Big Easy Express

The opening scene of this music documentary is surprisingly fluid and arresting: We follow a young woman as she walks joyful, almost dancing, through a train. As she inexorably advances through the wagons, she runs into a wide array of musicians before finally joining her own band mates.

This girl is a member of the Los Angeles-based psychedelic group Edward Sharpe and the Magnetic Zeroes, which embarked on a tour along London folk-country artists Mumford & Sons and Nashville bluegrass act Old Crow Medicine Show.

Filmmaker Emmett Malloy follows their journey, from Oakland to New Orleans, alternating between intimate sequences set on the train and energetic outdoor performances happening at various stops along the way.

The good news is that you don’t need to be a fan of any of these bands – which was my case – to enjoy this journey as they deliver fiery shows: Their energy prove to be contagious whether you are attending one of their shows or watching that documentary –  and if you are listening to radio stations such as KCRW, chances are you are familiar with some of the songs played here.

That said, passed the interesting opening sequence, which fluid movements reminded me of Alexander Sokurov’s Russian Ark, Big Easy Express quickly turns into one of those generic self-promoting pieces about bands rather than a real documentary film.

Mr. Malloy approaches his subject as a timid fan, just following those 3 bands passively, rather than offering an insight look at what’s really going on. He asks a few questions here and there but we don’t learn much. According to what we see, those musicians just play music innocently all day – and night – long, the director offering a somewhat innocent portrait of bands on tour. While I wasn’t expecting a depiction of Rolling Stones-like debauchery, a couple people do mention that there is some hard partying on this train but we never see anything. We never get to experience any trouble either except for a short moment when Texas cops refer to them as a bunch of hippies.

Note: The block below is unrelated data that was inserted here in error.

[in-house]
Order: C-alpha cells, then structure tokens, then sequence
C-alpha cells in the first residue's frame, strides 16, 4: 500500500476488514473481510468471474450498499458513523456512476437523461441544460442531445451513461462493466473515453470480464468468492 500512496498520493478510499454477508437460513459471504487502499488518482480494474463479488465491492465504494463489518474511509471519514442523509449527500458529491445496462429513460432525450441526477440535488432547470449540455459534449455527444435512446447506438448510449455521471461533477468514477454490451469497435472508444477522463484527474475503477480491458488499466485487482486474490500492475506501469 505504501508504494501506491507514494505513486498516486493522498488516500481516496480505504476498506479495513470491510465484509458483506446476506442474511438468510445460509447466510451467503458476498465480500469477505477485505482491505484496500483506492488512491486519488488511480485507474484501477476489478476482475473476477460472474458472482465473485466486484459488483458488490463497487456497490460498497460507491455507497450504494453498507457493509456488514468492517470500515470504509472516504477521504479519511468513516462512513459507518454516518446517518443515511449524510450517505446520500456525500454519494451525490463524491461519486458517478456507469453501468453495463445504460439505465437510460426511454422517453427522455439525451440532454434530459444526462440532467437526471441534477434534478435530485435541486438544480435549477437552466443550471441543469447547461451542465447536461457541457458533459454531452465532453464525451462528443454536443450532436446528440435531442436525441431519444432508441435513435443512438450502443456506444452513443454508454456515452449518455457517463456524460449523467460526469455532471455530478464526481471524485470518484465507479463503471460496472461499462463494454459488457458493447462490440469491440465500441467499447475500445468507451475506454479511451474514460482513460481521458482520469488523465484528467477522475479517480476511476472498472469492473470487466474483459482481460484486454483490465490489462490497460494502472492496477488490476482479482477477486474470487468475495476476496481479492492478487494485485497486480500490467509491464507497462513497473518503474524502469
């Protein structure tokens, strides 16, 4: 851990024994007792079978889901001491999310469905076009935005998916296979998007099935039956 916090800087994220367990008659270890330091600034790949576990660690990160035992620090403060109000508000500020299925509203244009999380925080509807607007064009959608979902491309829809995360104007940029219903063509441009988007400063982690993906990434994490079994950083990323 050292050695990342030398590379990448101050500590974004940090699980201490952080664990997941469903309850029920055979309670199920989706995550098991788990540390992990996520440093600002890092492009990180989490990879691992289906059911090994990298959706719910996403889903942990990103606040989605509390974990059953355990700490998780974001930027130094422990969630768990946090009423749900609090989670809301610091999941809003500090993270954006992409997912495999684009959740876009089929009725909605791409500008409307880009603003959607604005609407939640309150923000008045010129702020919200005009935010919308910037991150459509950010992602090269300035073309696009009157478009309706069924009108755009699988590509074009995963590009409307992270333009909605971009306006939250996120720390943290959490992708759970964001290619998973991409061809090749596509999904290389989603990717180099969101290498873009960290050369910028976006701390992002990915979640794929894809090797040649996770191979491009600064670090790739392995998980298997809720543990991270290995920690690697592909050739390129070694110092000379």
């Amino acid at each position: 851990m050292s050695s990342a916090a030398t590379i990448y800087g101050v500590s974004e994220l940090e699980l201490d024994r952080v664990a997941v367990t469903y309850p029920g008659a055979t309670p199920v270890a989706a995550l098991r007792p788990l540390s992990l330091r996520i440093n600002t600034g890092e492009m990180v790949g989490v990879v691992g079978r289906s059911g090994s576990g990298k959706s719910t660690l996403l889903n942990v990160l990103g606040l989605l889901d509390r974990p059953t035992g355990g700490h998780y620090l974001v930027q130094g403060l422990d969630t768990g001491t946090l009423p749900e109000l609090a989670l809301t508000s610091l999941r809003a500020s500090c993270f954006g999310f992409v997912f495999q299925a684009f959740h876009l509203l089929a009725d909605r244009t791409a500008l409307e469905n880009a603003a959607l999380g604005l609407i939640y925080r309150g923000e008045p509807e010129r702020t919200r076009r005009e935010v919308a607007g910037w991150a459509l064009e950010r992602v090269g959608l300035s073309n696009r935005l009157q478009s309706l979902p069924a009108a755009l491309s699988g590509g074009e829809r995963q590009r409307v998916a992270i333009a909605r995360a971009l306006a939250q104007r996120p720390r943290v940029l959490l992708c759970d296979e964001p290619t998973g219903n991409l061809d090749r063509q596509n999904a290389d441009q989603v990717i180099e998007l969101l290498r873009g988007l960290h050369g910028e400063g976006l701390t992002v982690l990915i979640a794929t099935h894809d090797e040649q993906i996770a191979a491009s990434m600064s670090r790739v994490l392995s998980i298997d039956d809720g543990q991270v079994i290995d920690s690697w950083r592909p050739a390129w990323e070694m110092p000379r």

At the LA film festival screening, I noticed that a few people from the audience were on the train, but the director never takes the time either to go meet those fans who were following the bands. I was also particularly interested in seeing the reactions of locals in some “exotic” towns, but Mr. Malloy fails at delivering any kind of social/cultural commentary, even though those bands seem to be founded on now anachronic 60’s values.

Clocking at just over an hour, Big Easy Express seems surprisingly short and I’m sure that with several weeks of tour, there was enough material available to flesh this out a little more. The purpose of Mr. Malloy’s film seems to just serve the fans, which, to that extent, probably works.

By not extending his reach beyond the fan base and not broadening his subject, he however fails at delivering a satisfying documentary, making spectators like you and I miss this train.

Director: Emmett Malloy –Featuring: Edward Sharpe and the Magnetic Zeroes, Mumford & Sons – Running Time: 1:07 – Year: 2012 – Country: USA

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Fred Thom

Fred Thom

Editor-in-Chief/Founder/Film Critic at Plume Noire
The founder and editor-in-chief of Plume Noire, Fred Thom covers film festivals and writes movie reviews. He was born in Marseilles, France and is now living in Los Angeles, California.